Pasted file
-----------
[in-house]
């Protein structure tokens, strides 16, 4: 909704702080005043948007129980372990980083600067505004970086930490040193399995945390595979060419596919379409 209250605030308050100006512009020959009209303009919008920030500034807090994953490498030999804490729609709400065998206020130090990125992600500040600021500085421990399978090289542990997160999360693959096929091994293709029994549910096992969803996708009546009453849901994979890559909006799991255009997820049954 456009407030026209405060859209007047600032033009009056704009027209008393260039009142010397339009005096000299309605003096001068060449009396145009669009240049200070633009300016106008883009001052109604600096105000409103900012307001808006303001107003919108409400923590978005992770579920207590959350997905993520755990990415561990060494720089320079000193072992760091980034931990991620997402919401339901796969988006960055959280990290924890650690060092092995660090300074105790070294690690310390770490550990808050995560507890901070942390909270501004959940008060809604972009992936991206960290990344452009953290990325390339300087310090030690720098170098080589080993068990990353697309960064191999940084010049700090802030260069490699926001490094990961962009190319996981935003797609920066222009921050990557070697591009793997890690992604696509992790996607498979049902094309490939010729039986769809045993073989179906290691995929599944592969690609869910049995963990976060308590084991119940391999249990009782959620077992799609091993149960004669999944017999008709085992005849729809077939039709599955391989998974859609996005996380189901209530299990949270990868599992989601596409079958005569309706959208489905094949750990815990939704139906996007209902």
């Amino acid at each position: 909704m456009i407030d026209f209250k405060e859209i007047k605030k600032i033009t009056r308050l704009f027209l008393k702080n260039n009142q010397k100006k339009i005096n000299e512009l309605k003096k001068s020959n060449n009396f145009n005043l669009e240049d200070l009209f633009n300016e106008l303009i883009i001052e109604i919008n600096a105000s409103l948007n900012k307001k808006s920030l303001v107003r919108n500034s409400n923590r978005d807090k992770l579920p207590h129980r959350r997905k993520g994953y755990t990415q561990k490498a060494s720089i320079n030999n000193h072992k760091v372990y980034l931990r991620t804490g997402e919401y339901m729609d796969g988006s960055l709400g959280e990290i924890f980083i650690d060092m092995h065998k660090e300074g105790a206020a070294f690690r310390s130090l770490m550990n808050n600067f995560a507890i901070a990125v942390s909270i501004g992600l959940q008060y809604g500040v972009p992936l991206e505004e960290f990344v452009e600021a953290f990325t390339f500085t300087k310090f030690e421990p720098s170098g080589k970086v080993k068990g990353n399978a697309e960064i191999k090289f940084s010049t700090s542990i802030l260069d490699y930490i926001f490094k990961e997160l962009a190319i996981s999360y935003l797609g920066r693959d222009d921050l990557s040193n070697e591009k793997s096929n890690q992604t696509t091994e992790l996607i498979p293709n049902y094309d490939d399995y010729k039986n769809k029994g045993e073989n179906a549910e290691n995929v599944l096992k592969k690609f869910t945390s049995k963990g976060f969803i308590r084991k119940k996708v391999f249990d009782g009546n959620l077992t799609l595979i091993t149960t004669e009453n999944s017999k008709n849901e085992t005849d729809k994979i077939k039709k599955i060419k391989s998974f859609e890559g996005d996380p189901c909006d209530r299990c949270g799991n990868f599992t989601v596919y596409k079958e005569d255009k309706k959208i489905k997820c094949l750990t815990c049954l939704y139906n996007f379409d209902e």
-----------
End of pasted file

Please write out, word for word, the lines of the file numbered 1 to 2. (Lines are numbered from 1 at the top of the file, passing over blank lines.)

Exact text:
[in-house]
């Protein structure tokens, strides 16, 4: 909704702080005043948007129980372990980083600067505004970086930490040193399995945390595979060419596919379409 209250605030308050100006512009020959009209303009919008920030500034807090994953490498030999804490729609709400065998206020130090990125992600500040600021500085421990399978090289542990997160999360693959096929091994293709029994549910096992969803996708009546009453849901994979890559909006799991255009997820049954 456009407030026209405060859209007047600032033009009056704009027209008393260039009142010397339009005096000299309605003096001068060449009396145009669009240049200070633009300016106008883009001052109604600096105000409103900012307001808006303001107003919108409400923590978005992770579920207590959350997905993520755990990415561990060494720089320079000193072992760091980034931990991620997402919401339901796969988006960055959280990290924890650690060092092995660090300074105790070294690690310390770490550990808050995560507890901070942390909270501004959940008060809604972009992936991206960290990344452009953290990325390339300087310090030690720098170098080589080993068990990353697309960064191999940084010049700090802030260069490699926001490094990961962009190319996981935003797609920066222009921050990557070697591009793997890690992604696509992790996607498979049902094309490939010729039986769809045993073989179906290691995929599944592969690609869910049995963990976060308590084991119940391999249990009782959620077992799609091993149960004669999944017999008709085992005849729809077939039709599955391989998974859609996005996380189901209530299990949270990868599992989601596409079958005569309706959208489905094949750990815990939704139906996007209902």